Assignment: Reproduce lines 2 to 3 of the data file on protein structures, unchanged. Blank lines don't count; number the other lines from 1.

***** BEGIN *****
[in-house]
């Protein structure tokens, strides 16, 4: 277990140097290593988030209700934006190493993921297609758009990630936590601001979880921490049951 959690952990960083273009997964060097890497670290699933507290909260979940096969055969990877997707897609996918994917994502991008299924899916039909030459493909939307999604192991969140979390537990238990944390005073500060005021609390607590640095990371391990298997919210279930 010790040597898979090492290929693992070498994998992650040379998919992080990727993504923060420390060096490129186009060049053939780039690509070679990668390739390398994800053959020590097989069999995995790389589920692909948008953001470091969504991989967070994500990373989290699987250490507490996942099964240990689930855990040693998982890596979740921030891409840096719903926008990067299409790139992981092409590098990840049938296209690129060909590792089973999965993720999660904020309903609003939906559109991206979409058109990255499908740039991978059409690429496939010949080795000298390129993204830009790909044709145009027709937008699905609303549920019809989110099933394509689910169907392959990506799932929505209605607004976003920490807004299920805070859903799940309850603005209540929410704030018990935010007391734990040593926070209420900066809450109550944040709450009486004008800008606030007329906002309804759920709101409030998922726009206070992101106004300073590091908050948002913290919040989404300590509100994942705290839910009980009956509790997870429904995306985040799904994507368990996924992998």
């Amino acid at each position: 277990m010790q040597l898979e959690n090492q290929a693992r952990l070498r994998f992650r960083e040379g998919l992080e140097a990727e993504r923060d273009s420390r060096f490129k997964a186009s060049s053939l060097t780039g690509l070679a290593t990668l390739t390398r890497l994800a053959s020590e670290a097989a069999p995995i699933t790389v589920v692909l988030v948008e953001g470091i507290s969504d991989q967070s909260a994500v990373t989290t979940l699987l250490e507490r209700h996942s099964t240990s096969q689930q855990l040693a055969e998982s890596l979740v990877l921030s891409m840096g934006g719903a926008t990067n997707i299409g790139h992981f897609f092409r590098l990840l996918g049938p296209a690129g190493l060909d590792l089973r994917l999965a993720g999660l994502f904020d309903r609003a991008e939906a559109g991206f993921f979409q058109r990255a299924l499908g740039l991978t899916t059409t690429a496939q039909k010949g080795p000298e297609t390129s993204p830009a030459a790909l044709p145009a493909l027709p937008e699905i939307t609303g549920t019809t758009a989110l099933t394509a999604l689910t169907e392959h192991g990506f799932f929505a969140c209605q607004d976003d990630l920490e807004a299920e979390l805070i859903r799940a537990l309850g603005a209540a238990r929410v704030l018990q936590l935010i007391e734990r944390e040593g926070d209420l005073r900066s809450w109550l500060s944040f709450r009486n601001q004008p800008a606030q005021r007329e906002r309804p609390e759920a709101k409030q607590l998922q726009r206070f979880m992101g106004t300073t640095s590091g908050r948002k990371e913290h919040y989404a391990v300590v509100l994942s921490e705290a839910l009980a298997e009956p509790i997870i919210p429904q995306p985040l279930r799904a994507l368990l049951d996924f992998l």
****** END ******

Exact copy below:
């Protein structure tokens, strides 16, 4: 277990140097290593988030209700934006190493993921297609758009990630936590601001979880921490049951 959690952990960083273009997964060097890497670290699933507290909260979940096969055969990877997707897609996918994917994502991008299924899916039909030459493909939307999604192991969140979390537990238990944390005073500060005021609390607590640095990371391990298997919210279930 010790040597898979090492290929693992070498994998992650040379998919992080990727993504923060420390060096490129186009060049053939780039690509070679990668390739390398994800053959020590097989069999995995790389589920692909948008953001470091969504991989967070994500990373989290699987250490507490996942099964240990689930855990040693998982890596979740921030891409840096719903926008990067299409790139992981092409590098990840049938296209690129060909590792089973999965993720999660904020309903609003939906559109991206979409058109990255499908740039991978059409690429496939010949080795000298390129993204830009790909044709145009027709937008699905609303549920019809989110099933394509689910169907392959990506799932929505209605607004976003920490807004299920805070859903799940309850603005209540929410704030018990935010007391734990040593926070209420900066809450109550944040709450009486004008800008606030007329906002309804759920709101409030998922726009206070992101106004300073590091908050948002913290919040989404300590509100994942705290839910009980009956509790997870429904995306985040799904994507368990996924992998």
């Amino acid at each position: 277990m010790q040597l898979e959690n090492q290929a693992r952990l070498r994998f992650r960083e040379g998919l992080e140097a990727e993504r923060d273009s420390r060096f490129k997964a186009s060049s053939l060097t780039g690509l070679a290593t990668l390739t390398r890497l994800a053959s020590e670290a097989a069999p995995i699933t790389v589920v692909l988030v948008e953001g470091i507290s969504d991989q967070s909260a994500v990373t989290t979940l699987l250490e507490r209700h996942s099964t240990s096969q689930q855990l040693a055969e998982s890596l979740v990877l921030s891409m840096g934006g719903a926008t990067n997707i299409g790139h992981f897609f092409r590098l990840l996918g049938p296209a690129g190493l060909d590792l089973r994917l999965a993720g999660l994502f904020d309903r609003a991008e939906a559109g991206f993921f979409q058109r990255a299924l499908g740039l991978t899916t059409t690429a496939q039909k010949g080795p000298e297609t390129s993204p830009a030459a790909l044709p145009a493909l027709p937008e699905i939307t609303g549920t019809t758009a989110l099933t394509a999604l689910t169907e392959h192991g990506f799932f929505a969140c209605q607004d976003d990630l920490e807004a299920e979390l805070i859903r799940a537990l309850g603005a209540a238990r929410v704030l018990q936590l935010i007391e734990r944390e040593g926070d209420l005073r900066s809450w109550l500060s944040f709450r009486n601001q004008p800008a606030q005021r007329e906002r309804p609390e759920a709101k409030q607590l998922q726009r206070f979880m992101g106004t300073t640095s590091g908050r948002k990371e913290h919040y989404a391990v300590v509100l994942s921490e705290a839910l009980a298997e009956p509790i997870i919210p429904q995306p985040l279930r799904a994507l368990l049951d996924f992998l």